Can Rory McIlroy ever truly win wearing the Union Jack or the Green and Gold?

January 28, 2013 8:00 pm

Freshly unveiled as highest earning golfer after Tiger Woods, Rory McIlroy is currently the number one player in the world and regarded by many as the future of the sport over the next decade. With apparel and clubs emblazoned with the ubiquitous swooshs of Nike, McIlroy has the financial security to now focus on fulfilling his immense potential. However, familiar political turmoil in his native Northern Ireland have threatened to derail the career of this precocious young man.

rory mcilroyA momentous year for sport in general, McIlroy was arguably one of the few British sporting stars to be relatively unheralded for some remarkable achievements. As a member of a demoralised and seemingly defeated European side, McIlroy was part of an astonishing fight back at Medinah to clinch the Ryder Cup for the second successive time in improbable circumstances (helped by a state trooper who whisked McIlroy to the first tee on the final day after he slept in). This followed a second Major victory for the young man from Holyrood as he crushed the field at Kiawah Island in the US PGA, building on his 2011 US Open victory. Topping the money lists on both sides of the Atlantic confirmed McIlroy as the pre-eminent golfer of his generation, fighting off Luke Donald, Lee Westwood and a quietly resurgent Tiger Woods.

However, despite the renewal of hope and explosion of public support in Britain for sport after the Jubilympics, an unwelcome black cloud hangs over the horizon for McIlroy. With the International Olympic Committee announcing that Golf will be part of the Rio Games in 2016, the combustible ingredients of Sport and Politics has been mixed once more. As a Northern Irish golfer, McIlroy is eligible to play for Team GB (shortened from Great Britain AND Northern Ireland) and play in the colours of the Union Flag. However, as a young man, he played for an Ireland team throughout the age groups. Much like Rugby and Cricket, Golf in Ireland at age group level is represented by one team which consists of players from Northern Ireland and the Republic of Ireland (Eire) under one banner.

The political and geographical difficulties of these inconsistent arrangements are manifold. The contentious history of the Six counties of Ulster has dominated Irish and British minds for hundreds of years, though tensions have cooled over the last two decades following the Troubles of the 20th Century. The Republican side claim Ulster should be part of a united Irish nation, whilst the Unionist supporters wish for the region to remain as part of the United Kingdom. Whatever the political leanings any individual has, it cannot be denied that Northern Irish sportsmen and women find themselves in a uniquely difficult position, caught between a rock and a hard place. In other sports, some has straddled the divide with varying degrees of hostility.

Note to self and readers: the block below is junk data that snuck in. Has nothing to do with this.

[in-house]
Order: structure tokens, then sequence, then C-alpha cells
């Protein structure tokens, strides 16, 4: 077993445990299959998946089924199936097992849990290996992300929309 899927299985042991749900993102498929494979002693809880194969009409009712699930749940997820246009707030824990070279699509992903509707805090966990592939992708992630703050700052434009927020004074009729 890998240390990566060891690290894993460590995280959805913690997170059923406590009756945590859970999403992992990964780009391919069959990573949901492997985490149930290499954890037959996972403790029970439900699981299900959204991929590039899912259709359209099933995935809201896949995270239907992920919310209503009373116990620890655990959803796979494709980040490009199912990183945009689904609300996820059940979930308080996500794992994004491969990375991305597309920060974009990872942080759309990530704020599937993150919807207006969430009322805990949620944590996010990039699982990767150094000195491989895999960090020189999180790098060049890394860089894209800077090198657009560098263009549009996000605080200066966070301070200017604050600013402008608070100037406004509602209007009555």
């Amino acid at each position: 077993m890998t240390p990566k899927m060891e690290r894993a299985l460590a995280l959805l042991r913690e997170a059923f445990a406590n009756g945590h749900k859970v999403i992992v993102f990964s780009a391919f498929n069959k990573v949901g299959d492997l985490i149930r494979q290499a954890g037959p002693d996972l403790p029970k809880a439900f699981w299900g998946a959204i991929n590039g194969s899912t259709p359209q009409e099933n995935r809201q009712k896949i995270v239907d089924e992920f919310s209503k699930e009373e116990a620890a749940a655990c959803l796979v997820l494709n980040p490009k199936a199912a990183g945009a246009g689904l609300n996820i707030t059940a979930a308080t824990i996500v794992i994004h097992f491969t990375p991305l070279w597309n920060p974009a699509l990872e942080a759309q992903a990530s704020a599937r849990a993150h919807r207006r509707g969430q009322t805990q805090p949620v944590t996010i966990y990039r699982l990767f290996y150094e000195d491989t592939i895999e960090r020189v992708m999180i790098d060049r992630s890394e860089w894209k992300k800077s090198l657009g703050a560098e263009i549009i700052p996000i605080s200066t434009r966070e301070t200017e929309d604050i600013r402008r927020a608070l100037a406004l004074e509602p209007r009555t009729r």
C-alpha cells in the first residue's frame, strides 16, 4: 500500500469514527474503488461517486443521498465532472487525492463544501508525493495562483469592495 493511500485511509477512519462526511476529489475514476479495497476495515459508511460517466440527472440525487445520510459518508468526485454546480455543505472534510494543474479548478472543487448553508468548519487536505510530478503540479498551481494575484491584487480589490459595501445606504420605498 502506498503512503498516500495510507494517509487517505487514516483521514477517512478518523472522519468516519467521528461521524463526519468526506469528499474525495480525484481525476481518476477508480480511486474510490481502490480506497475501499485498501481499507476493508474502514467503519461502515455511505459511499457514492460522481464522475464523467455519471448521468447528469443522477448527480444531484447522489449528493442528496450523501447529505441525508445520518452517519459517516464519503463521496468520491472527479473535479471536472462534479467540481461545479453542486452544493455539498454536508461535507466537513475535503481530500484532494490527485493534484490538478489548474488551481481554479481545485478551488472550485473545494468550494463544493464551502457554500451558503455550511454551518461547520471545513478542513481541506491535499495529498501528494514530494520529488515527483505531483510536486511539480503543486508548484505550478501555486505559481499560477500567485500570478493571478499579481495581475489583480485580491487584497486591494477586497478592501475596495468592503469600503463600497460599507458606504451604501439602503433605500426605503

Tommy BoweIn Rugby Union, Tommy Bowe and Stephen Ferris represent the province of Ulster and a united Ireland national team, whilst also representing the British and Irish Lions. With a variety of platforms to perform on, these players can show their pride over their Irish, British and Northern Irish connections, an opportunity not afforded to many who adopt a confrontational “us or them” approach. In Football, players such as Darron Gibson and James McClean have courted controversy by switching their allegiance to the Republic from the North, exploiting a FIFA directive which allowed from dual nationality for the two nations. Many born in the North feel a stranger in their own land, and vice versa, which only serves to fuel the animosity which has coloured the political discourse in Ulster.

An impossible situation, recently exacerbated by the recent riots in East Belfast over the flying of the Union flag, will inevitably result in McIlroy alienating previously ardent fans whichever team he chooses to represent. Thrust into the limelight as an unwilling role model and spokesperson for a politically confused generation of young Northern Irishmen and women, Rory McIlroy has identified himself as British with Irish Catholic roots who would ideally represent Northern Ireland in its own right, rather than as a subsidiary of Britain or the Irish Republic. The pinnacle of sport, forsaking the opportunity to claim an Olympic Gold medal may be the sacrifice McIlroy has to make to ensure the bitter recriminations of Northern Irish history are not revisited.

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